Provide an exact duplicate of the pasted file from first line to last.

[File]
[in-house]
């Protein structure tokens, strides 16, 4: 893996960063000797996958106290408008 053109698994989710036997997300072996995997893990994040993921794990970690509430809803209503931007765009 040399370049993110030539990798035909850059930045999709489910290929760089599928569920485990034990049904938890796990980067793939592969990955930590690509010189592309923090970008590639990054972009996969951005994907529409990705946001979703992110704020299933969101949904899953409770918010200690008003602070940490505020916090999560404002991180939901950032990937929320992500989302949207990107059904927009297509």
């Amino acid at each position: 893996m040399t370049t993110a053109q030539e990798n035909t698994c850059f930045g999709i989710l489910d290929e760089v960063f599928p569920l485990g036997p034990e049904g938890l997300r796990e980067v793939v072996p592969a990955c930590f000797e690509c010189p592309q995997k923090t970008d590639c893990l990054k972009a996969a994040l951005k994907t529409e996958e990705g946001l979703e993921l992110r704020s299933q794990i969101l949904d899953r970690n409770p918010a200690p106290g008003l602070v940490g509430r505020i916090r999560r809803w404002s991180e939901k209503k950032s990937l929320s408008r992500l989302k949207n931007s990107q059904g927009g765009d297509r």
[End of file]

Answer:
[in-house]
């Protein structure tokens, strides 16, 4: 893996960063000797996958106290408008 053109698994989710036997997300072996995997893990994040993921794990970690509430809803209503931007765009 040399370049993110030539990798035909850059930045999709489910290929760089599928569920485990034990049904938890796990980067793939592969990955930590690509010189592309923090970008590639990054972009996969951005994907529409990705946001979703992110704020299933969101949904899953409770918010200690008003602070940490505020916090999560404002991180939901950032990937929320992500989302949207990107059904927009297509």
């Amino acid at each position: 893996m040399t370049t993110a053109q030539e990798n035909t698994c850059f930045g999709i989710l489910d290929e760089v960063f599928p569920l485990g036997p034990e049904g938890l997300r796990e980067v793939v072996p592969a990955c930590f000797e690509c010189p592309q995997k923090t970008d590639c893990l990054k972009a996969a994040l951005k994907t529409e996958e990705g946001l979703e993921l992110r704020s299933q794990i969101l949904d899953r970690n409770p918010a200690p106290g008003l602070v940490g509430r505020i916090r999560r809803w404002s991180e939901k209503k950032s990937l929320s408008r992500l989302k949207n931007s990107q059904g927009g765009d297509r």